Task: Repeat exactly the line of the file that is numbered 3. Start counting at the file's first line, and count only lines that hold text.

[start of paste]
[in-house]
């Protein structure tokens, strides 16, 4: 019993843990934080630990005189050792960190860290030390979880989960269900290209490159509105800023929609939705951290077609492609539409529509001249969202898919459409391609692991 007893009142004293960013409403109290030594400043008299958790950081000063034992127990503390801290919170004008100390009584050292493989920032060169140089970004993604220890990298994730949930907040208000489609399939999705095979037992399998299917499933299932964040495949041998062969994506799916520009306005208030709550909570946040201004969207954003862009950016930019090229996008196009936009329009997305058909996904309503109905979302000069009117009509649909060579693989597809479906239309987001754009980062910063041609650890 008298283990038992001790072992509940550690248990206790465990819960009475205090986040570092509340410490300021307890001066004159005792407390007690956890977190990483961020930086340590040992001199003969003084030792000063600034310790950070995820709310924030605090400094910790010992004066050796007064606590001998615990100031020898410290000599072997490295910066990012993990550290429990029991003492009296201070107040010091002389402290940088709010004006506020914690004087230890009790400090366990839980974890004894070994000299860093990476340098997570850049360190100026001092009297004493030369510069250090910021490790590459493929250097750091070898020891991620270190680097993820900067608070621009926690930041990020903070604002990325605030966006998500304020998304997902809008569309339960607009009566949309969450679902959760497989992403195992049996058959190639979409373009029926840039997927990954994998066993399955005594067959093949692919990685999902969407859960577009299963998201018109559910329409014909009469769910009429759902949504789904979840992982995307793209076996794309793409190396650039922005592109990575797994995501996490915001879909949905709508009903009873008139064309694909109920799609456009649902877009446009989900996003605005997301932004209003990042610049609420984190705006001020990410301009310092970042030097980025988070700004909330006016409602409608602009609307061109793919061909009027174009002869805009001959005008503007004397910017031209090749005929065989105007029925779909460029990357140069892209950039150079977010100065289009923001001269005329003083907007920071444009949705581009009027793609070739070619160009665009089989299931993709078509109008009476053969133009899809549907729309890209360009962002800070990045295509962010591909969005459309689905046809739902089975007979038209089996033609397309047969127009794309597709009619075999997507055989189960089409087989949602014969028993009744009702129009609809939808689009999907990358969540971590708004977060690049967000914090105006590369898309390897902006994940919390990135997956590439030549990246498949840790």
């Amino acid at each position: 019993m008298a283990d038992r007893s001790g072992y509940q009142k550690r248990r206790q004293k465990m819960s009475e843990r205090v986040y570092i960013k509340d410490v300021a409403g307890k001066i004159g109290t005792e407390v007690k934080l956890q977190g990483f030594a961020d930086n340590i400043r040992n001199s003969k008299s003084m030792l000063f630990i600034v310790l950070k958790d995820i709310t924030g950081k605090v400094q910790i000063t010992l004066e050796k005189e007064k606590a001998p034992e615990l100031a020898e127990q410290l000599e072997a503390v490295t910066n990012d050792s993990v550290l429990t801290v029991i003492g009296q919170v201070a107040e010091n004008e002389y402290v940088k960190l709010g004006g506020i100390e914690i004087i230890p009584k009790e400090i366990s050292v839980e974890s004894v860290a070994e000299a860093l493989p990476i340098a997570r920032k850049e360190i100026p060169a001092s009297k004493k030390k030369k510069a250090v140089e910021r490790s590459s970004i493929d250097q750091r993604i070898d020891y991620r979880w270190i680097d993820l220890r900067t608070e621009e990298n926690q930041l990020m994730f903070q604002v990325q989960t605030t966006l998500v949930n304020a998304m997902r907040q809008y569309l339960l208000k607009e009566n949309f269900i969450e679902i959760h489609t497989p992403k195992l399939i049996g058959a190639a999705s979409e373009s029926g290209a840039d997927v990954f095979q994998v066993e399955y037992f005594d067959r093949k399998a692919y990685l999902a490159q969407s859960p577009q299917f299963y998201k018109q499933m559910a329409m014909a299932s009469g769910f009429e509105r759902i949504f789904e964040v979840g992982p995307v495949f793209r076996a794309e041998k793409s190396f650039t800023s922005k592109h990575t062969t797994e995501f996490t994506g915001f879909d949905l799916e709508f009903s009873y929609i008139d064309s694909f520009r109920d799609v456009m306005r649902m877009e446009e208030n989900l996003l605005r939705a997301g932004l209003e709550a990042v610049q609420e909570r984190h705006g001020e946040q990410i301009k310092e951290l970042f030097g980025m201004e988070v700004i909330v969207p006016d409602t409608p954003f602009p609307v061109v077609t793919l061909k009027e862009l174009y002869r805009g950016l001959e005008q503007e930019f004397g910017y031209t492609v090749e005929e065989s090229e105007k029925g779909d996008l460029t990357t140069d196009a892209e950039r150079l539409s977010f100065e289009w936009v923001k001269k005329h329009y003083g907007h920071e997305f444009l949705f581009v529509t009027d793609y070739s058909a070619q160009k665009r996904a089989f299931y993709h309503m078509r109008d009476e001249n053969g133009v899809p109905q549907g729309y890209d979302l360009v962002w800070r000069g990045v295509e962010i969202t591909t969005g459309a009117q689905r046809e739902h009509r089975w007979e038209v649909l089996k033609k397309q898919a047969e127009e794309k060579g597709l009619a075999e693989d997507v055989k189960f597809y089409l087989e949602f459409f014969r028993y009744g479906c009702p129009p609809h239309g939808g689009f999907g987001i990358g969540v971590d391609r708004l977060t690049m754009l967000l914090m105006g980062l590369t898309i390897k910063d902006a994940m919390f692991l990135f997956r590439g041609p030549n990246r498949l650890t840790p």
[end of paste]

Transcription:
């Amino acid at each position: 019993m008298a283990d038992r007893s001790g072992y509940q009142k550690r248990r206790q004293k465990m819960s009475e843990r205090v986040y570092i960013k509340d410490v300021a409403g307890k001066i004159g109290t005792e407390v007690k934080l956890q977190g990483f030594a961020d930086n340590i400043r040992n001199s003969k008299s003084m030792l000063f630990i600034v310790l950070k958790d995820i709310t924030g950081k605090v400094q910790i000063t010992l004066e050796k005189e007064k606590a001998p034992e615990l100031a020898e127990q410290l000599e072997a503390v490295t910066n990012d050792s993990v550290l429990t801290v029991i003492g009296q919170v201070a107040e010091n004008e002389y402290v940088k960190l709010g004006g506020i100390e914690i004087i230890p009584k009790e400090i366990s050292v839980e974890s004894v860290a070994e000299a860093l493989p990476i340098a997570r920032k850049e360190i100026p060169a001092s009297k004493k030390k030369k510069a250090v140089e910021r490790s590459s970004i493929d250097q750091r993604i070898d020891y991620r979880w270190i680097d993820l220890r900067t608070e621009e990298n926690q930041l990020m994730f903070q604002v990325q989960t605030t966006l998500v949930n304020a998304m997902r907040q809008y569309l339960l208000k607009e009566n949309f269900i969450e679902i959760h489609t497989p992403k195992l399939i049996g058959a190639a999705s979409e373009s029926g290209a840039d997927v990954f095979q994998v066993e399955y037992f005594d067959r093949k399998a692919y990685l999902a490159q969407s859960p577009q299917f299963y998201k018109q499933m559910a329409m014909a299932s009469g769910f009429e509105r759902i949504f789904e964040v979840g992982p995307v495949f793209r076996a794309e041998k793409s190396f650039t800023s922005k592109h990575t062969t797994e995501f996490t994506g915001f879909d949905l799916e709508f009903s009873y929609i008139d064309s694909f520009r109920d799609v456009m306005r649902m877009e446009e208030n989900l996003l605005r939705a997301g932004l209003e709550a990042v610049q609420e909570r984190h705006g001020e946040q990410i301009k310092e951290l970042f030097g980025m201004e988070v700004i909330v969207p006016d409602t409608p954003f602009p609307v061109v077609t793919l061909k009027e862009l174009y002869r805009g950016l001959e005008q503007e930019f004397g910017y031209t492609v090749e005929e065989s090229e105007k029925g779909d996008l460029t990357t140069d196009a892209e950039r150079l539409s977010f100065e289009w936009v923001k001269k005329h329009y003083g907007h920071e997305f444009l949705f581009v529509t009027d793609y070739s058909a070619q160009k665009r996904a089989f299931y993709h309503m078509r109008d009476e001249n053969g133009v899809p109905q549907g729309y890209d979302l360009v962002w800070r000069g990045v295509e962010i969202t591909t969005g459309a009117q689905r046809e739902h009509r089975w007979e038209v649909l089996k033609k397309q898919a047969e127009e794309k060579g597709l009619a075999e693989d997507v055989k189960f597809y089409l087989e949602f459409f014969r028993y009744g479906c009702p129009p609809h239309g939808g689009f999907g987001i990358g969540v971590d391609r708004l977060t690049m754009l967000l914090m105006g980062l590369t898309i390897k910063d902006a994940m919390f692991l990135f997956r590439g041609p030549n990246r498949l650890t840790p």